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The Bike Sharing Phenomenon in China and the U.S.

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The Bike Sharing Phenomenon in China and the U.S.

Old 05-05-18, 12:06 PM
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Kijekuyo
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The Bike Sharing Phenomenon in China and the U.S.

I've been following the rapid growth of bike sharing. I even introduced it as a topic in my classes. In China, two companies have emerged to dominate the business: Ofo and Mobike. But, check out the photos of the huge piles of excess bicycles in the big cities there. They were overproduced and saturated the market.

Here, in San Diego, we have the same two companies, Ofo and Mobike, plus LimeBike, a California company. I have tried a LimeBike, and it was fun. I like the bike so much, I investigated the possibility of buying one--with no success.

I also saw the YouBike system at work in Taipei while I was there. I would love to be able to do something like this when I commute.

Have you folks tried bike sharing? What are your thoughts?




Shared bike graveyard, China

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Old 05-05-18, 12:11 PM
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No sorry
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Old 05-05-18, 03:28 PM
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You mean bike-sharing like zip-car where you pay a monthly fee plus a mileage fee?

The companies you mention are in the business of bike rental. This typically is a one-time rental with no membership like bike-sharing. Like for tourists coming to a town.

I never rented a bike, but the ones I see seem to be 50-pound pigs that look to be less fun than a Walmart bike. Starting by the saddle being made for "big" behinds and all bikes the same size and set up as comfort bikes (meaning after 3 miles being uncomfortable to any normal rider).
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Old 05-05-18, 05:46 PM
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I've only used it once in Miami and it was terrific. It allowed us to get around to various places in the way we like to travel. While I never rented one in NYC or DC, they are clearly being used by locals as getting a bike during rush hour in certain parts of town is difficult. It feels to me they are a proven tool. And, while I have not researched enough, the bikes that can be parked anywhere seems like it might be an even better solution.

When our city is ready, I plan to pursue this as an option.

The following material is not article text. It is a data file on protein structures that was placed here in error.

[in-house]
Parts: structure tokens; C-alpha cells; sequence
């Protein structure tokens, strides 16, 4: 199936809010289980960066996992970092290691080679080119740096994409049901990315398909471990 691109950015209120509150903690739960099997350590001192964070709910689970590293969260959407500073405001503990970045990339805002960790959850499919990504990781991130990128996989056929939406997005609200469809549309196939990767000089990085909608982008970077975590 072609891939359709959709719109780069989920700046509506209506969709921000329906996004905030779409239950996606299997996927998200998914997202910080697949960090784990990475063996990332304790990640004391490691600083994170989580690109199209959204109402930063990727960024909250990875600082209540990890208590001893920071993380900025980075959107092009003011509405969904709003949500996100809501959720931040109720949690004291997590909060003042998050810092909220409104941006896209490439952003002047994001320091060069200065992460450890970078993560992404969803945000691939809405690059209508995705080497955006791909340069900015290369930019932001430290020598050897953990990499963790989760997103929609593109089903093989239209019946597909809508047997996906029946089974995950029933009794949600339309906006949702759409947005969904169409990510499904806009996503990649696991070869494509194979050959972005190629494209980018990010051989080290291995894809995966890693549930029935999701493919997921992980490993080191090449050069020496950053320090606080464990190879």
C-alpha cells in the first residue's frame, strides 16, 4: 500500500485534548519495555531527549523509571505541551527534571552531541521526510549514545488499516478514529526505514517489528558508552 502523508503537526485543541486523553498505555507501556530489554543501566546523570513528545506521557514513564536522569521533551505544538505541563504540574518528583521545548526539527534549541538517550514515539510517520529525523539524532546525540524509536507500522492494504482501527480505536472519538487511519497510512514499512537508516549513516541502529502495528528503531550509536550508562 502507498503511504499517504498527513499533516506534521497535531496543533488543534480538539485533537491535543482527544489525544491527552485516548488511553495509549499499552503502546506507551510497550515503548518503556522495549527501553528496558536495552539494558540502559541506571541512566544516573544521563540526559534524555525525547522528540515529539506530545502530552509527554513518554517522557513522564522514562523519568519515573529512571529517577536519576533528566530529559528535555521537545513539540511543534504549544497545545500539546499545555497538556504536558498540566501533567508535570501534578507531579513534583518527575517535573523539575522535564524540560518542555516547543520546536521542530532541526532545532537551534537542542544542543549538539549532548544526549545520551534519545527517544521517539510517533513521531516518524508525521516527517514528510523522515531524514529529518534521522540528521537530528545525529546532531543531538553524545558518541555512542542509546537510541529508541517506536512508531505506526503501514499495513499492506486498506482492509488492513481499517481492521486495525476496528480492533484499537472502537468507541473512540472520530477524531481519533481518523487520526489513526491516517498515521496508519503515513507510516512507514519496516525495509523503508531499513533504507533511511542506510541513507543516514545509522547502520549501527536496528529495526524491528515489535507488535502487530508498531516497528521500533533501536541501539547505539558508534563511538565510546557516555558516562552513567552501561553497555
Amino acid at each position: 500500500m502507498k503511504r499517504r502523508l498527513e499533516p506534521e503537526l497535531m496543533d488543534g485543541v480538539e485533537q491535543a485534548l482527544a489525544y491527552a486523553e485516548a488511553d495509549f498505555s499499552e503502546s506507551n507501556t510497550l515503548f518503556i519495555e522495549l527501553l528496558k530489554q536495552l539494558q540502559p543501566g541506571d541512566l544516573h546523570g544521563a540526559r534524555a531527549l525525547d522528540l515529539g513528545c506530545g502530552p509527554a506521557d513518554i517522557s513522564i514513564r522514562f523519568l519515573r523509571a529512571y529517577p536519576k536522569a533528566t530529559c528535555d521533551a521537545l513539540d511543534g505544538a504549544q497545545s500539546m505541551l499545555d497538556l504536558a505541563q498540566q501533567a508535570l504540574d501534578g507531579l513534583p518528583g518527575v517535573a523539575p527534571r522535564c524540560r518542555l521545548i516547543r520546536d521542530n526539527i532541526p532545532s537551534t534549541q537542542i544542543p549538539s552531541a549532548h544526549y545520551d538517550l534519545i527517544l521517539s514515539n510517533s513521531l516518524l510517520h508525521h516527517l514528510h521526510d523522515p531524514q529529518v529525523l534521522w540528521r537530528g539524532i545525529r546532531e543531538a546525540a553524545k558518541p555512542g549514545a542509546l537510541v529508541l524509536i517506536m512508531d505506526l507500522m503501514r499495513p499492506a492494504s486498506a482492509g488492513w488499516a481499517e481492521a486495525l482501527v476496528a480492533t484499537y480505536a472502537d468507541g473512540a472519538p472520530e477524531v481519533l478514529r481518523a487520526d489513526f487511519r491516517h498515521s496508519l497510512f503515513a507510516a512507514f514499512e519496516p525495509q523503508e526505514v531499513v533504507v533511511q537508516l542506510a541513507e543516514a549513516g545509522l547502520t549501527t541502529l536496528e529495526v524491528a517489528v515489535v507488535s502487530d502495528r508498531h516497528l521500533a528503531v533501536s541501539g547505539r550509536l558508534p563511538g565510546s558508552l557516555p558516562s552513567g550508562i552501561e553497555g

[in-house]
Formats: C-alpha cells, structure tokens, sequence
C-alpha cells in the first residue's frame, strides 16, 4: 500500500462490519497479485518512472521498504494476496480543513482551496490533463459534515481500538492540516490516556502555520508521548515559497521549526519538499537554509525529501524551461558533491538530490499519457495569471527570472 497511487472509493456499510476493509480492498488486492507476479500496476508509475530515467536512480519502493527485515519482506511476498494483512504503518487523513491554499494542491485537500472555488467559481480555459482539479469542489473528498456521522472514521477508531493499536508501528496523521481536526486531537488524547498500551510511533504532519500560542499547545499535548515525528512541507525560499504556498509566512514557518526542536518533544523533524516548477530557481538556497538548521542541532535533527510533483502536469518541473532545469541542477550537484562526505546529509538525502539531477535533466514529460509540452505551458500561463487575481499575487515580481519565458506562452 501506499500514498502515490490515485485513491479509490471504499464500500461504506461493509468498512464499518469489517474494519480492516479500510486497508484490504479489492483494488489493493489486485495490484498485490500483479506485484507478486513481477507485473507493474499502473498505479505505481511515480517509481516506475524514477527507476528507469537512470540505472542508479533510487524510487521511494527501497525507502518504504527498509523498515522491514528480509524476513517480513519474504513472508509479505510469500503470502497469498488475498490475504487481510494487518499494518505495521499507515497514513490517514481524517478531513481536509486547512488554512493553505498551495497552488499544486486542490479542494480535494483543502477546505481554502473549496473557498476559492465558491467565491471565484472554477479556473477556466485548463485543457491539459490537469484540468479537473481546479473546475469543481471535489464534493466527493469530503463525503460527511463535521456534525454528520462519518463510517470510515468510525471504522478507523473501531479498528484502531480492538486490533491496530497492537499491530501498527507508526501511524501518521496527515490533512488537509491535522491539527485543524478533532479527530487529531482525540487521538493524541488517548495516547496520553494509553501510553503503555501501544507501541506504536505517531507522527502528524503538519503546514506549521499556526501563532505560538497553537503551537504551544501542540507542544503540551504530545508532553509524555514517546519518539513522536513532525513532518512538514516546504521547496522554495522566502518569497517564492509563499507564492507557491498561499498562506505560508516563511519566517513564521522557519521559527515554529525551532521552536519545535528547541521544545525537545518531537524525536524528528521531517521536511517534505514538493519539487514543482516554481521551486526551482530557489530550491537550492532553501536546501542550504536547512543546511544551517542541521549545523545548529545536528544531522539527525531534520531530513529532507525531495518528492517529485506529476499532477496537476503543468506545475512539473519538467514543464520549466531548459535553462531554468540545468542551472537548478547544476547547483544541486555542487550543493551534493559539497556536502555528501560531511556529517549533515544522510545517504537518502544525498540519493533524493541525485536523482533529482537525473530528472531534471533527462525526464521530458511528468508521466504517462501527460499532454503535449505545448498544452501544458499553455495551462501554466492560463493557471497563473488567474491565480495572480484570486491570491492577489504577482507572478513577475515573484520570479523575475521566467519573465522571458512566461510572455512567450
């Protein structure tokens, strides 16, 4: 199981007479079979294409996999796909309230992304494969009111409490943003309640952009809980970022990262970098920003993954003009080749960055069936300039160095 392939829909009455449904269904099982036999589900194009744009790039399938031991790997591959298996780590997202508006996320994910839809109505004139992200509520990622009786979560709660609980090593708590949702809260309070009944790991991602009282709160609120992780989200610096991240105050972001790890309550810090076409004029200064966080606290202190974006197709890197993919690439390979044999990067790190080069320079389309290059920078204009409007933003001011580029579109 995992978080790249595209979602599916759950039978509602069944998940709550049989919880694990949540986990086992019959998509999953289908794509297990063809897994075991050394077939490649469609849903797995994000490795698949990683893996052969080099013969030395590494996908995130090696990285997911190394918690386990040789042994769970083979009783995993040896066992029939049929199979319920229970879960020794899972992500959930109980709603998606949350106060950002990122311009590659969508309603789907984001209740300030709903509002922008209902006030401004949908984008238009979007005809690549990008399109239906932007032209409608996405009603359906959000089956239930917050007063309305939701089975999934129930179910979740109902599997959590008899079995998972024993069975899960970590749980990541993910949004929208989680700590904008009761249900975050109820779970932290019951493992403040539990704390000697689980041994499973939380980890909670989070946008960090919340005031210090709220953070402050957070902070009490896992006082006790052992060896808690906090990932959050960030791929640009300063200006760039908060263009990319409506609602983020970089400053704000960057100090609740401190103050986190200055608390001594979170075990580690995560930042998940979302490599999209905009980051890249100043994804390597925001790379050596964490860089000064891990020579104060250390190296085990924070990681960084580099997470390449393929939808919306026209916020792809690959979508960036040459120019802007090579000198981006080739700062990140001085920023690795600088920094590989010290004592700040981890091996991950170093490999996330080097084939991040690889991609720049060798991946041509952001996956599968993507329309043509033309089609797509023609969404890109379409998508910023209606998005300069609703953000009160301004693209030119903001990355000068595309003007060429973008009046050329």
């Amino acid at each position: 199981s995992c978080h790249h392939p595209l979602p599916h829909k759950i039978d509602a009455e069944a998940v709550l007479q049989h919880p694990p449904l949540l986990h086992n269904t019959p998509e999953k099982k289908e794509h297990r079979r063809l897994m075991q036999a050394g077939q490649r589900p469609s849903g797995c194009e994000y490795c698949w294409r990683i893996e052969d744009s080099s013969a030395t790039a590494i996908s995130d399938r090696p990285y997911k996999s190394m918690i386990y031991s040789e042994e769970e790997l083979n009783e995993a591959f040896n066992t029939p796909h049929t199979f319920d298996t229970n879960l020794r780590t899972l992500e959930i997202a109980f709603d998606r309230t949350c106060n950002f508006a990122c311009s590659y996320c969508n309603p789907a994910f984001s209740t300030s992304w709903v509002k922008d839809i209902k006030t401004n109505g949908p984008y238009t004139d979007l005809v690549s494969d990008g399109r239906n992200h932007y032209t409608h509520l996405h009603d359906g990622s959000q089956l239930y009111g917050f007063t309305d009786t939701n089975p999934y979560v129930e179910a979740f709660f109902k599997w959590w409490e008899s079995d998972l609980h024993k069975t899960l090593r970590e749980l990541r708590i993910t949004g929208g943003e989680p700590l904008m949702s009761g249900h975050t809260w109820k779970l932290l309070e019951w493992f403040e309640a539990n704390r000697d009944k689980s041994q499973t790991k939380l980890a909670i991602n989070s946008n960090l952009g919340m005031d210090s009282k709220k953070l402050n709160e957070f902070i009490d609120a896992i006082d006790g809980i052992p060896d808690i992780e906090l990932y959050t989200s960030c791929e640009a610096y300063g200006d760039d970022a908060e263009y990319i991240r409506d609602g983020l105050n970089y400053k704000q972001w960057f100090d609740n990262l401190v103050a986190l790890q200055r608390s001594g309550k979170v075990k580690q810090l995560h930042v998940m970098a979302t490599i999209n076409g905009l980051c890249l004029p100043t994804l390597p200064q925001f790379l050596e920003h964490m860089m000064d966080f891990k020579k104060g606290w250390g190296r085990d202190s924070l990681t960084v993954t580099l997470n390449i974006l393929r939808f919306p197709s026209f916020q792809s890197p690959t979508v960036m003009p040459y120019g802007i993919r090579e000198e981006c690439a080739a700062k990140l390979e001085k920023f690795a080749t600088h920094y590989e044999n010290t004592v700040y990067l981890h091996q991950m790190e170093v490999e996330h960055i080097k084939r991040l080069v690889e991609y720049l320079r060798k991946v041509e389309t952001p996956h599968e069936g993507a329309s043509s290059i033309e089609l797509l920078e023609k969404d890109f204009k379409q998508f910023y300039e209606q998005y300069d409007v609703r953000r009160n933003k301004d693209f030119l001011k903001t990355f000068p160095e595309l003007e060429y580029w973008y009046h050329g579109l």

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Old 05-07-18, 01:10 AM
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I just went riding around San Diego Bay, and the LimeBikes, ofo bikes, and mobikes were everywhere! I can't yet tell if this is a passing fad, or if it will having staying power.
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Old 05-08-18, 04:39 PM
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Boston has their own called Hubway, there are stations all over the city and plenty of people seem to use them - but they look incredibly dumb. They have a big chunky step-through frame without a top tube and an enclosure for the chain, and some of them have wheel skirts over the top of the rear wheels. Look up a picture, they're pretty hilarious.

I think bike sharing is a great alternative to driving if you need to get somewhere without much of a hurry, or if the subway is crowded and it's a nice day out.
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Old 05-08-18, 07:09 PM
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Heavy turds & i dont feel the good outweighs the bad.
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Old 05-08-18, 07:20 PM
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LimeBike just launched in my town. It has been well recieved, heavily used, and seems to work great.

Yes, the bikes are heavy and clunky, but who cares? They are just to go from one place in town to another.

And most importantly, they are getting people who normally do not ride to do so.

Last edited by Kapusta; 05-08-18 at 07:54 PM.
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Old 05-08-18, 08:09 PM
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Mosg people never get to experience a nice, well-lubed, smooth-riding bike that does not weigh a ton. For that reason they spurn bicycle riding and bike ownership. These bike sharing clunkers help to perpetuate the feeling that bikes are things you ride out of need rather than pleasure. I, for one, have never seen a shared bike i would deing to ride and grace with my behind. Ugh, ugly, creaky boat anchors all of them.
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Old 05-08-18, 08:28 PM
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Limebikes suck. They’re ugly as sin and their dockless system allow bikes to be dumped anywhere, including private property and public sidewalks. Dockless systems should be illegal.

Ford Go bikes are a docked system with sites across town. Because they’re docked, they don’t end up in neighborhood yards and creeks. From a distance, the blue Ford bikes appear to be much nicer quality.

From a purely selfish point of view, I’d like to see bike sharing become popular enough to drive improvements in cycling infrastructure. Urban cycling isn’t a comfy experience, but with enough bike sharing demand we can get the support to make the kinds of improvements we’ve been dreaming of.


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Old 05-08-18, 09:22 PM
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All those bikes in China are scrap metal. China is the biggest importer of scrap metal in the world and those bikes are probably more valuable as scrap then they are as bikes.